Landmark Merredin agronomist Dani Whyte said the extent of damage the frost has caused can’t accurately be determined until farmers start harvesting.A LETHAL combination of a dry September, warm weather and a series of frosts throughout the Wheatbelt have led to CBH dropping its 2012 season estimate to below nine million tonnes.
The figure comes as farmers start to pull their headers out of the shed over the next few weeks, which will give a clearer indication of where the WA crop stands.
CBH operations manager David Capper said as a result of little rain and frost, there were reports that some growers have resorted to cutting wheat crops for hay in the worst affected areas.
The revised 9mt estimate was in stark contrast to last year’s 15mt high, and Mr Capper said CBH continues to adjust its operation and services in accordance with the season.
He said the company was working hard to provide growers with the best service possible, which may mean making the tough decision to scale costs down in some areas.
“It’s really important we’re communicating with growers and growers are communicating with us to ensure we’re providing the right level of service,” he said.
According to Landmark Merredin agronomist Dani Whyte, the extent of damage the frost has caused can’t accurately be determined until farmers start harvesting.
“Some farmers are saying the worst-case scenario would be 25 to 30 per cent of their cereal crops would be affected,” Ms Whyte said.
She added farmers in the Belka Valley region were hit quite hard and it was now a waiting game as to how badly the crops had been affected.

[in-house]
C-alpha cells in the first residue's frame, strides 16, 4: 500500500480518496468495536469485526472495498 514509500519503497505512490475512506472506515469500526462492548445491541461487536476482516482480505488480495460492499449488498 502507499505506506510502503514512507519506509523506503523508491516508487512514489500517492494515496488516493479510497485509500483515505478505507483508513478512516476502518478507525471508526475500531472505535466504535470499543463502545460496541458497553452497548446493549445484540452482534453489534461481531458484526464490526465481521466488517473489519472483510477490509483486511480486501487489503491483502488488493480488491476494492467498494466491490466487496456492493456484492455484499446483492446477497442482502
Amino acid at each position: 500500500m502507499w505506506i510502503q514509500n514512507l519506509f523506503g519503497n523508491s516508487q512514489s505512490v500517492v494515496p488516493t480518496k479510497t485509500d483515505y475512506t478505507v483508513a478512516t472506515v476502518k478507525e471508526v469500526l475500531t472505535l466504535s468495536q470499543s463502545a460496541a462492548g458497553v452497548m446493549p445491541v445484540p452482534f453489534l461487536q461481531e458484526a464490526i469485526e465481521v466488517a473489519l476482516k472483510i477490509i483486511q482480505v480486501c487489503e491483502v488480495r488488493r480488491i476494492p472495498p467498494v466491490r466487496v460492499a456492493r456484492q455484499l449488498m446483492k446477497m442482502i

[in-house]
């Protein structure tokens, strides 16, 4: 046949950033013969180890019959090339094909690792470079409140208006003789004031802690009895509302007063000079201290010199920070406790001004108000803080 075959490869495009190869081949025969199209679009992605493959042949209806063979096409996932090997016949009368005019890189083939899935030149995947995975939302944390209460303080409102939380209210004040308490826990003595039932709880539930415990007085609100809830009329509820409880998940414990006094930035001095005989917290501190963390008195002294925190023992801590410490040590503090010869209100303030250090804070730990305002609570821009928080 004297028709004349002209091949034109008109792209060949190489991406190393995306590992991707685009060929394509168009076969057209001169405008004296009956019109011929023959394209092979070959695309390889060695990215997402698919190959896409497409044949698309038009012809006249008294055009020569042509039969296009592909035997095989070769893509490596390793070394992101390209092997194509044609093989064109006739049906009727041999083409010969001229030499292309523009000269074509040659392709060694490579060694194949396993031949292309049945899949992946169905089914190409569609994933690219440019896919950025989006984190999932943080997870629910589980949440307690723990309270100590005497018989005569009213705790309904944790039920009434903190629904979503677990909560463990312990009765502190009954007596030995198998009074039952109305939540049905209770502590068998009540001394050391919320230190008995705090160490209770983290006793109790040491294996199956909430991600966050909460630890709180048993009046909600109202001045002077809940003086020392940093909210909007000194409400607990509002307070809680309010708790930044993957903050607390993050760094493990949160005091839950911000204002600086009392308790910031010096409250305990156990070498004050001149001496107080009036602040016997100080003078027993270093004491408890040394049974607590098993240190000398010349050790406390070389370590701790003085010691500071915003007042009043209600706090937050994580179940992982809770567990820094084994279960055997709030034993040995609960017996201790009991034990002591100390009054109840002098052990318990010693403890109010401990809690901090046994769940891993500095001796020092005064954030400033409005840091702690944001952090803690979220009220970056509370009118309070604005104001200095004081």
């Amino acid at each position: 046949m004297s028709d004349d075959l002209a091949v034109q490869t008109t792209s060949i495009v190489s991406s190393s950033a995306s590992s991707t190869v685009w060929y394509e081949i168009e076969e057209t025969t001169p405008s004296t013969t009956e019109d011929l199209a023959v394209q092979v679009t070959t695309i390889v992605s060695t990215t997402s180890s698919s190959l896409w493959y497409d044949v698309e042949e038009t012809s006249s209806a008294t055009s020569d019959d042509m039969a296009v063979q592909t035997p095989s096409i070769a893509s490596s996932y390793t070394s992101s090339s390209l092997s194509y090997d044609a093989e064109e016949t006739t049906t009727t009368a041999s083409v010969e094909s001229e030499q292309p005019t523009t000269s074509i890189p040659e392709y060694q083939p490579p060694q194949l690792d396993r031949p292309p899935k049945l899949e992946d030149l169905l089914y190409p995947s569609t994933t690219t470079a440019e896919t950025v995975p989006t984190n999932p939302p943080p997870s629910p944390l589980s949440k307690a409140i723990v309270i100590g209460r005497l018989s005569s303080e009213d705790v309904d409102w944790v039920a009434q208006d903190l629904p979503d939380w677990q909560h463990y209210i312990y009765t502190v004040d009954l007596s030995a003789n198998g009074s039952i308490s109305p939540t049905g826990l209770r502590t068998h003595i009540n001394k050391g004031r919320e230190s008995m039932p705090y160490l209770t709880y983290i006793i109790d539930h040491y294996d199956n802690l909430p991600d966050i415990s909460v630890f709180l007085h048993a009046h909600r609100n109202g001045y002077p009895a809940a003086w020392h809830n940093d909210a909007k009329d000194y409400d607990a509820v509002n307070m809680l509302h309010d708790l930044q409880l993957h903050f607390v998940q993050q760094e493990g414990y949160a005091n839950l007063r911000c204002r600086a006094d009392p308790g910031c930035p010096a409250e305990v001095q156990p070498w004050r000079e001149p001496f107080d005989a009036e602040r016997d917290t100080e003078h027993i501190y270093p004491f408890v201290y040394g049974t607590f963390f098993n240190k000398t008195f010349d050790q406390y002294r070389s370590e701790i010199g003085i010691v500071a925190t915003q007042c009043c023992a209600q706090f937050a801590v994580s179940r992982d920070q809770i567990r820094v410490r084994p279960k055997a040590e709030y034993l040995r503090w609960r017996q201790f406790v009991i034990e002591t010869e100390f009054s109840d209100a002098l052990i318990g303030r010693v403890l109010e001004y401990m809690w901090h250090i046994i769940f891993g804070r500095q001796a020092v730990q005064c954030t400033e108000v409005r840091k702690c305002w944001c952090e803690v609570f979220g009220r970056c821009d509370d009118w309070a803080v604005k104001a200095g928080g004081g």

But Ms Whyte said crops in the Merredin, Southern Cross and Westonia region seemed to be hanging in there and the grain was filling out nicely.
Meanwhile ConsultAg agricultural consultant Ben Whisson, Kulin, said throughout the Corrigin, Hyden, Lake King and Lake Grace areas there was varying degrees of loss due to frost, with most farmers experiencing at least some damage.
Mr Whisson said barley crops seemed to have been hit harder than wheat.
Moving further south, Elders Great Southern agronomist Courtney Piesse said the region seems to have come through reasonably unscathed from a few mild frosts since the first bad one on September 23.
“Some of the early barley has been affected but the wheat seems to have snuck by,” Mr Piesse said.
He said accurate identification of frost-affected plants was paramount to ensure farmers didn’t jump the gun and drop crops too early for hay.
One area that was hit hard was Bulyee, where the Marriott family was forced to cut 150 hectares of frost-affected crops for hay, which Rohan Marriot said was immediately obvious four days after the cold snap.
“The plants were 80 to 100pc frosted, so we got the worst of it but there are still patches there,” Mr Marriott said.
He said it was still hard to determine the extent of the damage, but they were anticipating 20 to 30pc of their cereal crops to be affected.
Out at Dunn Rock, Owen Graham said they were also still evaluating their losses, having already cut 80ha of their wheat crop that had been 100pc affected by frost.
“We know that our wheat, barley and canola have been hit, but we’re still evaluating how bad it is,” Mr Graham said.
“The lighter country is definitely a lot worse and I’d imagine we’ve had around 30pc of our crops damaged.”
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